Theflocculent particles that were observed in the water at the BroadStreet pump were indicators of the presence of organic contaminants(Friis &amp Sellers, 2013). The presence of these particles in thewater found in a particular pump and their absence in the rest of thewater helped Snow make a conclusion that the cholera outbreak couldbe attributed to consumption of water from the Broad Street pump.

Thelocation of deaths as indicated in Figure 1-12 suggests that most ofthe cases of infection occurred in areas surrounding the pump that islocated near the Broad Street. This suggests that the highconcentration of cases of death in the surrounding streets was causedby water from the pump.

Inaddition, the fact that some of the residents who died had avoidedfetching water from Marlborough Street and started getting it fromthe pump located in the Broad Street, acts a lead to conclusion thatthe outbreak of cholera was caused by contamination of water at BroadStreet. This is because people who consumed water from other pumpsdid not die, while all those who fetched water from the Broad Streetpump as well as those who shifted from their usual pumps were at ahigher risk of infection and death.

Thegreatest number of cases of attack on September 1 can be attributedto the fact that many people had consumed the contaminated water andthe incubation time for cholera for most of them elapsed on thatdate. In addition, September 1 appeared to be the climax because manypeople had just started fleeing after witnessing the spread of thediseases. The removal of the handle played a significant rolein reducing the spread of cholera, which is confirmed by an instantdecline in the number of daily attacks. However, a few cases werereported even after the removal of the handle because the water wasstill contaminated.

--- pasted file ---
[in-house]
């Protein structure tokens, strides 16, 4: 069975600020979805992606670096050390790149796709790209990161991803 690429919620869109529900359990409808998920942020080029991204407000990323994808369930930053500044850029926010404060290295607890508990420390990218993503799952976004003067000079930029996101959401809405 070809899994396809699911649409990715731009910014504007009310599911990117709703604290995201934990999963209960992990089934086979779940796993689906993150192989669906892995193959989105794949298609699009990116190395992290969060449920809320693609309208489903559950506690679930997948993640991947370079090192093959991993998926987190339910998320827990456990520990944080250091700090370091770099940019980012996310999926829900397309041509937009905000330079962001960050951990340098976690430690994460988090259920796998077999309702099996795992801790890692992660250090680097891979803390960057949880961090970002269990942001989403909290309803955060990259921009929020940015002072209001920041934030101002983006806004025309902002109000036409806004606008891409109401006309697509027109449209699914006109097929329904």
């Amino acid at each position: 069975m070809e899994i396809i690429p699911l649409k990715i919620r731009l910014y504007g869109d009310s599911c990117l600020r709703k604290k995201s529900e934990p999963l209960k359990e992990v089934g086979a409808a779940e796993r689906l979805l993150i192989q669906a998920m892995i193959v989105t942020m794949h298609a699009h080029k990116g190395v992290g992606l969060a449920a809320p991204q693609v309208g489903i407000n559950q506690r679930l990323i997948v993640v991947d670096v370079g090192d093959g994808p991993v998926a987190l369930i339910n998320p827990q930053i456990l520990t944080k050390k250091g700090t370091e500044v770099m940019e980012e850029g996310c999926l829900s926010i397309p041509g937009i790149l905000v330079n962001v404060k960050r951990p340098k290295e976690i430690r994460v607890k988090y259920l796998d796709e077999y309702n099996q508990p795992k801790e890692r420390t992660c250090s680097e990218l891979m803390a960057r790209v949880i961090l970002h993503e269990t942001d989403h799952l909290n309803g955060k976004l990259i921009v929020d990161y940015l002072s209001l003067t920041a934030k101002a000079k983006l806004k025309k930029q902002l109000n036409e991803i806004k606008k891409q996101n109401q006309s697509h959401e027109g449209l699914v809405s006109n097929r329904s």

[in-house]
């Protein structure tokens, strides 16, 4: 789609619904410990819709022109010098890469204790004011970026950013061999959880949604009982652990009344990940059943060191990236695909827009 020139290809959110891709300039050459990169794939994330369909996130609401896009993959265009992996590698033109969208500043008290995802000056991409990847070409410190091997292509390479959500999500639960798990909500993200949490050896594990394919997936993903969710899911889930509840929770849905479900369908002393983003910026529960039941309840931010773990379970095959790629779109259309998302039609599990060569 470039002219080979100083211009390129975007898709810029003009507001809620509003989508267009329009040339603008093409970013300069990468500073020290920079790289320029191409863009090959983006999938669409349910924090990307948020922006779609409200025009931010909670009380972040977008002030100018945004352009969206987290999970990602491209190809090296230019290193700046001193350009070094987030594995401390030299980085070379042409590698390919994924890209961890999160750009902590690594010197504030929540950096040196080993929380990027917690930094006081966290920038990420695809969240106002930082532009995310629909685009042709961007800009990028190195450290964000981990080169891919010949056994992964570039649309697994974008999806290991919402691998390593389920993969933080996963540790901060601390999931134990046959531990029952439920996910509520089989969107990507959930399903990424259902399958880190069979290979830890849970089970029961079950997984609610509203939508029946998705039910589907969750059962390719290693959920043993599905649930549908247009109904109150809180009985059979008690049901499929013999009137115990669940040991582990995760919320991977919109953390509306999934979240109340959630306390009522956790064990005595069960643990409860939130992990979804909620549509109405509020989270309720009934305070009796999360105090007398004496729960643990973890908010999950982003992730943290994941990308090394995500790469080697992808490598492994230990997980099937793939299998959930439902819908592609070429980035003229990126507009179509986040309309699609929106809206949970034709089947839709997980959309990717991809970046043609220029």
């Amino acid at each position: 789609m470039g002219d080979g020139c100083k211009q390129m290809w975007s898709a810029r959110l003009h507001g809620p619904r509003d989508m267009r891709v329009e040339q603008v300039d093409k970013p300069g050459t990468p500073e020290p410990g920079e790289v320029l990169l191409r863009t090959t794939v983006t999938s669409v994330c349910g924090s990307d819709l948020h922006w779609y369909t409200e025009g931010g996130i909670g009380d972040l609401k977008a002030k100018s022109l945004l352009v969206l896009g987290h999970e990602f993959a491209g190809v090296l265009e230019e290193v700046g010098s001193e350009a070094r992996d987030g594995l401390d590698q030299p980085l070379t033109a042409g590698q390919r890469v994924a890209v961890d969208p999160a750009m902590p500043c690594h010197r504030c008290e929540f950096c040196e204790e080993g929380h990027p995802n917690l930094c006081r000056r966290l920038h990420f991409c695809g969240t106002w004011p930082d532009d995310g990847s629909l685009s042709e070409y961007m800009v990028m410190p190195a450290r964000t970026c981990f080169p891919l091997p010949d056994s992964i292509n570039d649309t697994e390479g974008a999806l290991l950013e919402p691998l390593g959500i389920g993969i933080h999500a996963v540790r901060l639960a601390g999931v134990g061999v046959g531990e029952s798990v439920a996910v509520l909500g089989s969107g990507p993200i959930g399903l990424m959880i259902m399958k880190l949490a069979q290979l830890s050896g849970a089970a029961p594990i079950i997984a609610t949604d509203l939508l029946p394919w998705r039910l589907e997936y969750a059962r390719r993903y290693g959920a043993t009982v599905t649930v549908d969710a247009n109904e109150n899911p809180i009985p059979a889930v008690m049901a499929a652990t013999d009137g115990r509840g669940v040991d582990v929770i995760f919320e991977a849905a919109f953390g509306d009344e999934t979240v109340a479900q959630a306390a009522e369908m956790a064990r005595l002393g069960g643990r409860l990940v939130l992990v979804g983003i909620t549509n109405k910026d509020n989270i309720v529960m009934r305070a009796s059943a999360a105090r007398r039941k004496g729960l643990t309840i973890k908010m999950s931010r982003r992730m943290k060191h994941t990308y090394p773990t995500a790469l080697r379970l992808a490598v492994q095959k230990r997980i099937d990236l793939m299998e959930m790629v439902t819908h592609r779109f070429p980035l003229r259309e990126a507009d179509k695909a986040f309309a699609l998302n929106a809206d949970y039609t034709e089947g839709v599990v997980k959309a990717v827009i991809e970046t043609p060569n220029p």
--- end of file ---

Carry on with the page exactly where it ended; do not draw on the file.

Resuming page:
Question4: Pandemic and epidemic diseases

Epidemicdiseases are illnesses that are contagious and highly infectious andthey spread in a population that is located in a given geographicalregion. A pandemic is similar to epidemic in terms of infection, butit affects millions of people since its spread is not limited to aspecific region (Friis &amp Sellers, 2013). Endemic, on the otherhand, refers to a disease that affects people in a given place on aregular basis. Examples of the pandemic include HIV, the Black Death,the 7 Cholera Pandemics, and the 1918 Spanish Flue (Robert WoodJohnson Foundation, 2016). The Spanish Flue of 1918 qualified as apandemic because it spread quickly and affected millions of people indifferent geographical locations. It is estimated that the flu killedabout 50 million people across the globe, including some remoteareas, such as the Arctic and Pacific Islands.


Centerfor Disease Control (2016). Lesson 1: Introduction to epidemiology.CDC.Retrieved August 15, 2016, fromhttp://www.cdc.gov/ophss/csels/dsepd/ss1978/lesson1/section1.html

Friis,H. &amp Sellers, T. (2013). Epidemiologyfor public health practice.Burlington: Jones and Bartlett Publishers.

RobertWood Johnson Foundation (2016). The five deadliest outbreaks andpandemics in history. RWJF.Retrieved August 15, 2016, fromhttp://www.rwjf.org/en/culture-of-health/2013/12/the_five_deadliesto.html